This album is a fresh, sometimes intimate, raw collection that brings back some of the energy and sound that I have come to love about this band. On Star Wars you can hear some of the tense pop song energy you might find on Summerteeth as with “Random Name Generator” or “The Joke Explained”; everyone has to mention how the album starts with the free chaos of “EKG”, which brings to mind Sonic Youth or early Flaming Lips or Meat Puppets. Or you might find some of the more intimate swirly pop moments reminiscent of Yankee Hotel Foxtrot as with “Taste the Ceiling”. My personal favorites are “You Satellite” which has an almost Velvet Underground feel, and “More…”.
At least among my friends I am in the minority, my top favorite Wilco albums are the little known The Wilco Book and A Ghost is Born followed by Yankee Hotel Foxtrot, Summerteeth, and Being There (A.M. is almost another band but incredible in its own right). The bands that have careers like Wilco have to be able to change and adapt and explore album to album. And I feel like Wilco have done that successfully, I just hadn’t liked where they were going lately. They went so far out by exploding pop & rock song structures and went right back to the standard and predictable. Star Wars isn’t safe. They gamble, there’s tension. They have (finally) found a way to explore and take advantage of this line-up’s respective strengths. Nels Cline actually gets to go nuts on this album (“Pickled Ginger”, “Cold Slope”) as opposed to his smooth approach to Sky Blue Sky (which I didn’t ultimately dislike, it seemed to be a start of their decline though). Kotche and Stirratt remain one of the tightest in-the-pocket rhythm sections in rock, and they and, most of all Jeff Tweedy, sound like they’re having fun doing it.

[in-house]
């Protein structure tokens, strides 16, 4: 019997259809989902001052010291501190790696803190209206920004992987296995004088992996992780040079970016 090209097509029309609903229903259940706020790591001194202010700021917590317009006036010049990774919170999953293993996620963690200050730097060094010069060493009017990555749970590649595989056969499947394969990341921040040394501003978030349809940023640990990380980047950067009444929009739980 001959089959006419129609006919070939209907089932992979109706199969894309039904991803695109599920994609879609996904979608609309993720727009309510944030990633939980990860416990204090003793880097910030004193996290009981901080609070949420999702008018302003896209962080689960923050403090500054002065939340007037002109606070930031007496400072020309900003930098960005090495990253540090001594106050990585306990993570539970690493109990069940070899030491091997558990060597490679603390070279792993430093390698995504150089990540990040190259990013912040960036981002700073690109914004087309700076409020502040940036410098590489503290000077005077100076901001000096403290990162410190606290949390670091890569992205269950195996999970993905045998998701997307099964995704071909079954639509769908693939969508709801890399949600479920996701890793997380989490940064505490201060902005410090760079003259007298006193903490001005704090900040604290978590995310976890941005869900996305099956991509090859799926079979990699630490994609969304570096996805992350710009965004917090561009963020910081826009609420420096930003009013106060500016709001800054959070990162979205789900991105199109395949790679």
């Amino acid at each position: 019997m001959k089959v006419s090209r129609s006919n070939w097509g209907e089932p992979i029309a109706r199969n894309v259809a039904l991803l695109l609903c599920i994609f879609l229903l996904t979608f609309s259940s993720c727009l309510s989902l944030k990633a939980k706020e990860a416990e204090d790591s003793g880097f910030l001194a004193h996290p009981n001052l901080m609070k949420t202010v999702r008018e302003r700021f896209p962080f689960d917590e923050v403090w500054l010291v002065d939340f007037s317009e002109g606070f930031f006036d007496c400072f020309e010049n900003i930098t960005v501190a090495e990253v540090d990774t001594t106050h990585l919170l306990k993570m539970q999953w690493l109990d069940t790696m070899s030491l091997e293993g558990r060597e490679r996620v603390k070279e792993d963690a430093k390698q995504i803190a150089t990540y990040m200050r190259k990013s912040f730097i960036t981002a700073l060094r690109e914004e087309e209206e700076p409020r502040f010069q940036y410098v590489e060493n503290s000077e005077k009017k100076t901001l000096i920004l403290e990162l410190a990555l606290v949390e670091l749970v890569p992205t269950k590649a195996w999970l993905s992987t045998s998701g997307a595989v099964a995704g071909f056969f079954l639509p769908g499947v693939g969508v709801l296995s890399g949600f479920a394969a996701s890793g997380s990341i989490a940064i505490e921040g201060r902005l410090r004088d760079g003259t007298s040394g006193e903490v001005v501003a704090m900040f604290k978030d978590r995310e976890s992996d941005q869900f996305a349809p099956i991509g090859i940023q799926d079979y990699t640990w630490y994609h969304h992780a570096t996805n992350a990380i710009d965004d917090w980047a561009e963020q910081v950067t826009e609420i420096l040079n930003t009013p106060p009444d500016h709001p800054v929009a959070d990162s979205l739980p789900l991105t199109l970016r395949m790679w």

To be honest, I’m not sure how I came across this album. I believe I was browsing some blog posts, though I should have heard about this album considering the Chicago jazz stalwarts backing McCraven on this mixed live album with overdubs. I have to admit, I had not heard of drummer Makaya McCraven before stumbling across this album- but I’m very familiar with trumpeter Marquis Hill, whom I’ve photographed for his album The Poet; bassist Matt Ulery whom I photographed for the press of his 2014 album In The Ivory; Tortoise‘s Jeff Parker; and bassist Joshua Abrams both of whom I’ve seen countless times. With that roster among unknown (to me) others, I had to hear it.